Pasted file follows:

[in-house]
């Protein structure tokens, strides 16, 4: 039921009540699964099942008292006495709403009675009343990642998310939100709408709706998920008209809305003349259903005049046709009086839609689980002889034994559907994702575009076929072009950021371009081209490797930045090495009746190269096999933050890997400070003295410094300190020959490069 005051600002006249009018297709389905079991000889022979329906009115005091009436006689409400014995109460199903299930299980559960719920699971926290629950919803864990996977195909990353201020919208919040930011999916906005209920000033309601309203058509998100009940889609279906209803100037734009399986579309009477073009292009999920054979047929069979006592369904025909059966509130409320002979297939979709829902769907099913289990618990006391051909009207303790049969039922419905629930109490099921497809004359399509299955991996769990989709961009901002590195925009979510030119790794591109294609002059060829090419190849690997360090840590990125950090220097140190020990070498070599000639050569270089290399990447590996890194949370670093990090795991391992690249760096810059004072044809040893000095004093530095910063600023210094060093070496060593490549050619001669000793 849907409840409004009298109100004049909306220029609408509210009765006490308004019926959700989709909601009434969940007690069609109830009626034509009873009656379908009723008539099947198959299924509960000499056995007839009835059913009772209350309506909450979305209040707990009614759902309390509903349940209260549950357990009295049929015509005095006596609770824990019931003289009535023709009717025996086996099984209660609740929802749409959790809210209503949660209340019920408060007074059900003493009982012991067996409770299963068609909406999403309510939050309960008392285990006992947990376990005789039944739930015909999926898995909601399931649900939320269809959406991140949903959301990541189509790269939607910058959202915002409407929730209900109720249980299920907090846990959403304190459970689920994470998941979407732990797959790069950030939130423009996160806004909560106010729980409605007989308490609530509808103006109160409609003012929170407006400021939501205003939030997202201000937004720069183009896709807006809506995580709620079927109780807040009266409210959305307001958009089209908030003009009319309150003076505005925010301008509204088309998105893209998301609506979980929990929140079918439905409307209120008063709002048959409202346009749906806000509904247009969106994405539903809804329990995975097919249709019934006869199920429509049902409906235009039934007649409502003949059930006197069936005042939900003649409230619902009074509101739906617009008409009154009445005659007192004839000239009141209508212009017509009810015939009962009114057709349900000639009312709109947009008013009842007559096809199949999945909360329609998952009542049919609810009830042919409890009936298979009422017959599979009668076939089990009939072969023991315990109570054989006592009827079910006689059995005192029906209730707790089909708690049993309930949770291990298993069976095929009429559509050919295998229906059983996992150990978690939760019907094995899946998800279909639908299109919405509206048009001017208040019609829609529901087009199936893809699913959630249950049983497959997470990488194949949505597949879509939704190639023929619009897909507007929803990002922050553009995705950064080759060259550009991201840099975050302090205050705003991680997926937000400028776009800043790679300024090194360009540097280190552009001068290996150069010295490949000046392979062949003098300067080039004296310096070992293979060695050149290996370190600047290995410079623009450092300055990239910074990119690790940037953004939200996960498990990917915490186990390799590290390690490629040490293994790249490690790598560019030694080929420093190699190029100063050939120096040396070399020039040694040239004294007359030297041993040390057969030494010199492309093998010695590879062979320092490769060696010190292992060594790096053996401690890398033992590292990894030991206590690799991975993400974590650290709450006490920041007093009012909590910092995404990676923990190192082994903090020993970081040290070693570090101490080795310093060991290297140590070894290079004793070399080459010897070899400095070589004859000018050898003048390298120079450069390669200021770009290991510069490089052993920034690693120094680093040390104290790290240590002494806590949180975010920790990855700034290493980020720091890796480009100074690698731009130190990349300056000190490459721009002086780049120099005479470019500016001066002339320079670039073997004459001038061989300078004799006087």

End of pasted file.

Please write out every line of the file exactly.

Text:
[in-house]
């Protein structure tokens, strides 16, 4: 039921009540699964099942008292006495709403009675009343990642998310939100709408709706998920008209809305003349259903005049046709009086839609689980002889034994559907994702575009076929072009950021371009081209490797930045090495009746190269096999933050890997400070003295410094300190020959490069 005051600002006249009018297709389905079991000889022979329906009115005091009436006689409400014995109460199903299930299980559960719920699971926290629950919803864990996977195909990353201020919208919040930011999916906005209920000033309601309203058509998100009940889609279906209803100037734009399986579309009477073009292009999920054979047929069979006592369904025909059966509130409320002979297939979709829902769907099913289990618990006391051909009207303790049969039922419905629930109490099921497809004359399509299955991996769990989709961009901002590195925009979510030119790794591109294609002059060829090419190849690997360090840590990125950090220097140190020990070498070599000639050569270089290399990447590996890194949370670093990090795991391992690249760096810059004072044809040893000095004093530095910063600023210094060093070496060593490549050619001669000793 849907409840409004009298109100004049909306220029609408509210009765006490308004019926959700989709909601009434969940007690069609109830009626034509009873009656379908009723008539099947198959299924509960000499056995007839009835059913009772209350309506909450979305209040707990009614759902309390509903349940209260549950357990009295049929015509005095006596609770824990019931003289009535023709009717025996086996099984209660609740929802749409959790809210209503949660209340019920408060007074059900003493009982012991067996409770299963068609909406999403309510939050309960008392285990006992947990376990005789039944739930015909999926898995909601399931649900939320269809959406991140949903959301990541189509790269939607910058959202915002409407929730209900109720249980299920907090846990959403304190459970689920994470998941979407732990797959790069950030939130423009996160806004909560106010729980409605007989308490609530509808103006109160409609003012929170407006400021939501205003939030997202201000937004720069183009896709807006809506995580709620079927109780807040009266409210959305307001958009089209908030003009009319309150003076505005925010301008509204088309998105893209998301609506979980929990929140079918439905409307209120008063709002048959409202346009749906806000509904247009969106994405539903809804329990995975097919249709019934006869199920429509049902409906235009039934007649409502003949059930006197069936005042939900003649409230619902009074509101739906617009008409009154009445005659007192004839000239009141209508212009017509009810015939009962009114057709349900000639009312709109947009008013009842007559096809199949999945909360329609998952009542049919609810009830042919409890009936298979009422017959599979009668076939089990009939072969023991315990109570054989006592009827079910006689059995005192029906209730707790089909708690049993309930949770291990298993069976095929009429559509050919295998229906059983996992150990978690939760019907094995899946998800279909639908299109919405509206048009001017208040019609829609529901087009199936893809699913959630249950049983497959997470990488194949949505597949879509939704190639023929619009897909507007929803990002922050553009995705950064080759060259550009991201840099975050302090205050705003991680997926937000400028776009800043790679300024090194360009540097280190552009001068290996150069010295490949000046392979062949003098300067080039004296310096070992293979060695050149290996370190600047290995410079623009450092300055990239910074990119690790940037953004939200996960498990990917915490186990390799590290390690490629040490293994790249490690790598560019030694080929420093190699190029100063050939120096040396070399020039040694040239004294007359030297041993040390057969030494010199492309093998010695590879062979320092490769060696010190292992060594790096053996401690890398033992590292990894030991206590690799991975993400974590650290709450006490920041007093009012909590910092995404990676923990190192082994903090020993970081040290070693570090101490080795310093060991290297140590070894290079004793070399080459010897070899400095070589004859000018050898003048390298120079450069390669200021770009290991510069490089052993920034690693120094680093040390104290790290240590002494806590949180975010920790990855700034290493980020720091890796480009100074690698731009130190990349300056000190490459721009002086780049120099005479470019500016001066002339320079670039073997004459001038061989300078004799006087």